The third important document agreed by the elected members in 2018 was the Co-Chairs’ Summary of the E10 Dialogue hosted by South Africa and Sweden in Pretoria from 13 to 14 November 2018, and attended by the same 15 countries which signed the 13 November letter. The Summary acknowledged that the disparities in the Council stemming largely from the permanence of the P5, as contrasted to the elected members’ limited two-year terms, “required cooperation to be overcome.” The Summary affirmed that “the current geopolitical environment created the opportunity and necessity for E10 members to foster greater collaboration to ensure unity of the Council in pursuit of its central mandate.” Empowering elected members would benefit the Security Council as a whole, the Summary declared, because the E10 provide “credibility, legitimacy and accountability to the Council”, through their mandate from the General Assembly.
Reinforcing some of the positions taken in the “Ten Elements” and the 13 November 2018 letter, the Summary set out the following general goals for the elected members: a) to pursue a principled approach to the Council’s actions; b) to encourage greater coordination with the entire UN system; c) to work towards the elaboration and finalization of the Council’s Provisional Rules of Procedure; d) to consult further on the equitable distribution of labour and burden sharing as pertains to the allocation of responsibilities, including subsidiary bodies and penholdership; and e) to strengthen the capacity of elected members in taking up their duties and to bridge gaps in institutional memory.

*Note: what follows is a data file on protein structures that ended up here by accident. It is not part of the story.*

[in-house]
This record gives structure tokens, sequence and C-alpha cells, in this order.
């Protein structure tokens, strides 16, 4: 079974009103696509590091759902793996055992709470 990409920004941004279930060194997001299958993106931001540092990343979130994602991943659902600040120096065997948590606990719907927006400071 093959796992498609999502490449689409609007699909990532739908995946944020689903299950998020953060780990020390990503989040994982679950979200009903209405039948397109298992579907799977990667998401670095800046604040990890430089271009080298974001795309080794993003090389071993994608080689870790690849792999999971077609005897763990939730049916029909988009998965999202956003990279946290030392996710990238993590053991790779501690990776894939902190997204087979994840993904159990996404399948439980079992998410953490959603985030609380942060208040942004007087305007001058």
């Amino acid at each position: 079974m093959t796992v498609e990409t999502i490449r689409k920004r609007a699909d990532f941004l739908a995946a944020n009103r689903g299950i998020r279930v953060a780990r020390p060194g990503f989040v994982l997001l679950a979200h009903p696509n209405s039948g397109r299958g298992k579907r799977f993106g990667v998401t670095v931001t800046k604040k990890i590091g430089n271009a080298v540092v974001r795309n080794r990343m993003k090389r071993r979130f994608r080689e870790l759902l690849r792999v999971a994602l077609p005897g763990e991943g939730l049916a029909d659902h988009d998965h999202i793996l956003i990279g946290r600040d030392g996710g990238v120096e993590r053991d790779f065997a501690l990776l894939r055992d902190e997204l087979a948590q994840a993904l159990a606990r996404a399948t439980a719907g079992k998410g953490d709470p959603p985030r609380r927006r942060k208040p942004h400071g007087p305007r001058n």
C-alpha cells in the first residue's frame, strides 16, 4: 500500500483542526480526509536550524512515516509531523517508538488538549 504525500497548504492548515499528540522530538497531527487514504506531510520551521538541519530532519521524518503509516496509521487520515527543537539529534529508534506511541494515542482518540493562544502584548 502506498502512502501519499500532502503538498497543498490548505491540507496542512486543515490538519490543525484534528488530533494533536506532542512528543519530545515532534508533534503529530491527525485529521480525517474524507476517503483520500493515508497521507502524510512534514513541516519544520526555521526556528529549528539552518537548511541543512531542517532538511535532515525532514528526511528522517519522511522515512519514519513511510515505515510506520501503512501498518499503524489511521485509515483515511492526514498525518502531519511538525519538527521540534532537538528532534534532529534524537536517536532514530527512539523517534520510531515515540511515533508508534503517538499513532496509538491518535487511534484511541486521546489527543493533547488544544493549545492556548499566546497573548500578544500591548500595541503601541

The “Conclusions” section of the Summary asserted that elected members’ cooperation should reflect their shared commitment to multilateralism and to “ensuring a united, credible and effective approach to the maintenance of international peace and security”, while reviving trust and accountability in the Council, “taking into account all the pillars of the United Nations in the interest of all UN members.” Like the “Ten Elements”, the “Conclusions” emphasized the importance of E10 coordination meetings. In particular, the elected members were encouraged to build on the Pretoria meeting by convening an annual “engagement”, the main venue for which would be New York. The possibility was also raised that the E10 would meet at ministerial level on the margins of the 74th General Assembly session.
The “Conclusions” then listed a number of ideas which were discussed in Pretoria. These include:
More effective use of horizon scanning meetings;
Passing the baton on thematic issues, including the idea of collectively pursuing thematic issues;
Pursuing co-penholdership, including with chairs of sanctions committees;